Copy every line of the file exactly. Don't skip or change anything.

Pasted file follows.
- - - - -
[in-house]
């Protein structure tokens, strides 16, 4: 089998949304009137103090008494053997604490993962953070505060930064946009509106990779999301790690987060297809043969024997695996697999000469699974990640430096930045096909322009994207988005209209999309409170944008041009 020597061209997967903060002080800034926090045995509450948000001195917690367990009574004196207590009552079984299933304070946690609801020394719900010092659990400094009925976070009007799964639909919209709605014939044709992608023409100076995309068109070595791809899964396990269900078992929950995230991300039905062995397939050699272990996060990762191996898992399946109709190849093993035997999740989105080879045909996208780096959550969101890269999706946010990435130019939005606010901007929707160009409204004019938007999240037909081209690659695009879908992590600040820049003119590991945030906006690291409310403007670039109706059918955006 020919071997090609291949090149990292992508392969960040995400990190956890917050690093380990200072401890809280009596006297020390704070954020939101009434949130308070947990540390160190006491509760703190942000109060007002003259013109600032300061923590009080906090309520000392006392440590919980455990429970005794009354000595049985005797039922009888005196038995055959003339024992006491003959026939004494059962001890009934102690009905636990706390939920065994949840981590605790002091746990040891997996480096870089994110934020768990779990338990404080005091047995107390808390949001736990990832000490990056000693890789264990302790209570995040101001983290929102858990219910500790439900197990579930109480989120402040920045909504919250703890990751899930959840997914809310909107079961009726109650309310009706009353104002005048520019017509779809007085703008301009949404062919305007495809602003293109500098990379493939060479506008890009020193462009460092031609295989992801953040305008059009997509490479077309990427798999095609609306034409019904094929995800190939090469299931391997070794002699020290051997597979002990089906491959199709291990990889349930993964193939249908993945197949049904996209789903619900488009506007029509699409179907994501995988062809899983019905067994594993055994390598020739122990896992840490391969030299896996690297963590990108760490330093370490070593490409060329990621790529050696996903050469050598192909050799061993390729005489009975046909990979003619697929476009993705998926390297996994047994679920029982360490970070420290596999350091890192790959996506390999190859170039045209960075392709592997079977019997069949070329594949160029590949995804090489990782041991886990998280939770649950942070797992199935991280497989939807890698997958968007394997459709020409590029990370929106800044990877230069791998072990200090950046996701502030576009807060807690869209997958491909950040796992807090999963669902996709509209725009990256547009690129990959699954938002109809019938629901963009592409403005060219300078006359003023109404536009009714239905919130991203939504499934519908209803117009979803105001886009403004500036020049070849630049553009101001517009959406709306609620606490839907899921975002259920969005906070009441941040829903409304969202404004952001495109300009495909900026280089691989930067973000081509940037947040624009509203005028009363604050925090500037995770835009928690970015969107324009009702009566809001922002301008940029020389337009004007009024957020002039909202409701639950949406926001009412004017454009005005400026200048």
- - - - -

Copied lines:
[in-house]
């Protein structure tokens, strides 16, 4: 089998949304009137103090008494053997604490993962953070505060930064946009509106990779999301790690987060297809043969024997695996697999000469699974990640430096930045096909322009994207988005209209999309409170944008041009 020597061209997967903060002080800034926090045995509450948000001195917690367990009574004196207590009552079984299933304070946690609801020394719900010092659990400094009925976070009007799964639909919209709605014939044709992608023409100076995309068109070595791809899964396990269900078992929950995230991300039905062995397939050699272990996060990762191996898992399946109709190849093993035997999740989105080879045909996208780096959550969101890269999706946010990435130019939005606010901007929707160009409204004019938007999240037909081209690659695009879908992590600040820049003119590991945030906006690291409310403007670039109706059918955006 020919071997090609291949090149990292992508392969960040995400990190956890917050690093380990200072401890809280009596006297020390704070954020939101009434949130308070947990540390160190006491509760703190942000109060007002003259013109600032300061923590009080906090309520000392006392440590919980455990429970005794009354000595049985005797039922009888005196038995055959003339024992006491003959026939004494059962001890009934102690009905636990706390939920065994949840981590605790002091746990040891997996480096870089994110934020768990779990338990404080005091047995107390808390949001736990990832000490990056000693890789264990302790209570995040101001983290929102858990219910500790439900197990579930109480989120402040920045909504919250703890990751899930959840997914809310909107079961009726109650309310009706009353104002005048520019017509779809007085703008301009949404062919305007495809602003293109500098990379493939060479506008890009020193462009460092031609295989992801953040305008059009997509490479077309990427798999095609609306034409019904094929995800190939090469299931391997070794002699020290051997597979002990089906491959199709291990990889349930993964193939249908993945197949049904996209789903619900488009506007029509699409179907994501995988062809899983019905067994594993055994390598020739122990896992840490391969030299896996690297963590990108760490330093370490070593490409060329990621790529050696996903050469050598192909050799061993390729005489009975046909990979003619697929476009993705998926390297996994047994679920029982360490970070420290596999350091890192790959996506390999190859170039045209960075392709592997079977019997069949070329594949160029590949995804090489990782041991886990998280939770649950942070797992199935991280497989939807890698997958968007394997459709020409590029990370929106800044990877230069791998072990200090950046996701502030576009807060807690869209997958491909950040796992807090999963669902996709509209725009990256547009690129990959699954938002109809019938629901963009592409403005060219300078006359003023109404536009009714239905919130991203939504499934519908209803117009979803105001886009403004500036020049070849630049553009101001517009959406709306609620606490839907899921975002259920969005906070009441941040829903409304969202404004952001495109300009495909900026280089691989930067973000081509940037947040624009509203005028009363604050925090500037995770835009928690970015969107324009009702009566809001922002301008940029020389337009004007009024957020002039909202409701639950949406926001009412004017454009005005400026200048």